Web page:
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Response to School Violence Is Inadequate

The issue heats up in the wake up of 16-year-old Derrion Albert's murder in Chicago.

by
Joanne Jacobs

Bio

October 21, 2009 - 12:30 am
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“Quiet and order” are the “foundation of learning” at UNO charter schools in Chicago, reports Education Week. Educated in a safe, disciplined, school community, UNO’s students –  mostly low-income and Latino — outperform the average for Chicago public school students.

For many students in the city that used to “know how,” school is a chaotic and dangerous place — and getting home is even worse. Last year, 34 Chicago students died violently, usually off campus, and 290 were wounded in shootings.

The latest victim, 16-year-old Derrion Albert, is different for two reasons: He was an honor student who stumbled into a brawl between two warring factions at Fenger “Academy” High School. More important, the brutal assault was videotaped by a classmate’s cellphone and shown on the Internet.

In response to the furor, U.S. Attorney General Eric Holder and Education Secretary Arne Duncan, who was CEO of Chicago Public Schools, pledged federal support to fight youth violence. So far, that amounts to $25 million for crime prevention nationwide.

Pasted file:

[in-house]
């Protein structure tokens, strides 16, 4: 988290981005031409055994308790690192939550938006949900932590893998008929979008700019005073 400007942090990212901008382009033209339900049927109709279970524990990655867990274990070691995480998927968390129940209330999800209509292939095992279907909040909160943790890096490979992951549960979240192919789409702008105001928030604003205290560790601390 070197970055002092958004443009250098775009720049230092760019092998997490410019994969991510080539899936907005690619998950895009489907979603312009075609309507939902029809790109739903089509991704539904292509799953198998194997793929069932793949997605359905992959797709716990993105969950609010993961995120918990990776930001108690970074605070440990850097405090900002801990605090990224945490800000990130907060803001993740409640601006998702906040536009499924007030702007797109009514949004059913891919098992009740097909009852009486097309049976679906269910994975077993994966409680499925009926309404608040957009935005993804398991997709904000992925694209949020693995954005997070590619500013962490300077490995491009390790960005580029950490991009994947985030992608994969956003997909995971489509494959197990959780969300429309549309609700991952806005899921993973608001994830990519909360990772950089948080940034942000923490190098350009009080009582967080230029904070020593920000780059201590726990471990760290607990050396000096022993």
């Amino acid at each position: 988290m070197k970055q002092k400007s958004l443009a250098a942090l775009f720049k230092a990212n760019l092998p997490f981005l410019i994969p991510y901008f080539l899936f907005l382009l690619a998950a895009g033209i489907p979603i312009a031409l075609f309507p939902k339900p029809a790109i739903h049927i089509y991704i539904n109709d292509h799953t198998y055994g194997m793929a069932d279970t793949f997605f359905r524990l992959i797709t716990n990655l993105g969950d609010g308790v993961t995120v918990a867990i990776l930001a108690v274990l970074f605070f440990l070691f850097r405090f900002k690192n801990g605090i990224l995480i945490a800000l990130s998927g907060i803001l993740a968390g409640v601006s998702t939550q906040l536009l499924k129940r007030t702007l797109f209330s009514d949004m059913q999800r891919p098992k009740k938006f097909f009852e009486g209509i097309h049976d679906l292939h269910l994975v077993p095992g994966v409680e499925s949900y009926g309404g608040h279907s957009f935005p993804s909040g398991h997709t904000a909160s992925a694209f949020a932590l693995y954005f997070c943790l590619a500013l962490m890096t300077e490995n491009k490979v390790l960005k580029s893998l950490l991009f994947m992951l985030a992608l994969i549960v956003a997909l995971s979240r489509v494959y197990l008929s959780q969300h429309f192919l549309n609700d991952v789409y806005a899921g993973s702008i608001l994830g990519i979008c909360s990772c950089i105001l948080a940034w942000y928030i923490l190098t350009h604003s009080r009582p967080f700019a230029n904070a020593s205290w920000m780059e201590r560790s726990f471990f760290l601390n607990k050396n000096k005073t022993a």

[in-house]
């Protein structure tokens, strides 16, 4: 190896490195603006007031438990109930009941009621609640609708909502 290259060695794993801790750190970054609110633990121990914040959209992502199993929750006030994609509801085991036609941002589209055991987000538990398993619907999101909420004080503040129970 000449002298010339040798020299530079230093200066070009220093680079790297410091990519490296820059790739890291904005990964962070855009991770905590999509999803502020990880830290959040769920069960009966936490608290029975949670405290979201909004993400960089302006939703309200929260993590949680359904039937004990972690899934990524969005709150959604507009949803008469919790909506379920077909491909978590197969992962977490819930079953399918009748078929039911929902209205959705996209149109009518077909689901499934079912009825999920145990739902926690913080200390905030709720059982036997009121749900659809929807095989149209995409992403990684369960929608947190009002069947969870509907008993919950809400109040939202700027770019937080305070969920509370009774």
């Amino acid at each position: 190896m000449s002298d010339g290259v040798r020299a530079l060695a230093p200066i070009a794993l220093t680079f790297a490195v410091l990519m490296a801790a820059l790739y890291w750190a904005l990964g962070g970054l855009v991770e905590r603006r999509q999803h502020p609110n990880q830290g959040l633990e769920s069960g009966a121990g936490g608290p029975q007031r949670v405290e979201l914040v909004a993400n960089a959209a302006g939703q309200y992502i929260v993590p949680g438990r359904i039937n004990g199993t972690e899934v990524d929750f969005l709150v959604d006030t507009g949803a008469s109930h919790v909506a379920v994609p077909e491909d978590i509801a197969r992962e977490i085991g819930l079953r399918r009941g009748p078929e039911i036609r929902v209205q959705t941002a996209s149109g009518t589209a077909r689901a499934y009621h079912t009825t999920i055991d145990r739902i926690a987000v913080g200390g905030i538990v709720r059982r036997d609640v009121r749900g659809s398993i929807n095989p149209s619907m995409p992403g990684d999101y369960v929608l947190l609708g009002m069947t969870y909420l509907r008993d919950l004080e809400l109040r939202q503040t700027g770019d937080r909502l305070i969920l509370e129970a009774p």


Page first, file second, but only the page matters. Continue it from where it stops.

Chicago Mayor Richard Daley pledged more police protection for students on the perilous way home and GED programs for dropouts.

Fenger will get $500,000. As they talked in a downtown hotel, another fight broke out outside Fenger, despite a police presence.

Even before Albert’s murder, Chicago Public Schools CEO Ron Huberman announced a $30 million a year violence prevention plan that targets students who fit a profile that predicts who is most likely to be a victim of violence. (They’re also likely to be perpetrators, but that’s not the PC spin.) Black males from troubled families who are in special education or  alternative schools are likely to be involved in violence, the data show. These students are behind in credits, skip school more than 40 percent of the time, and commit one serious school violation per year.

The 1,200 who best fit the profile will be offered paid jobs to keep them busy and matched with “advocates” and social workers.

There will no jobs for students like Derrion Albert, who show up, do the work, and follow the rules. They don’t fit the profile.

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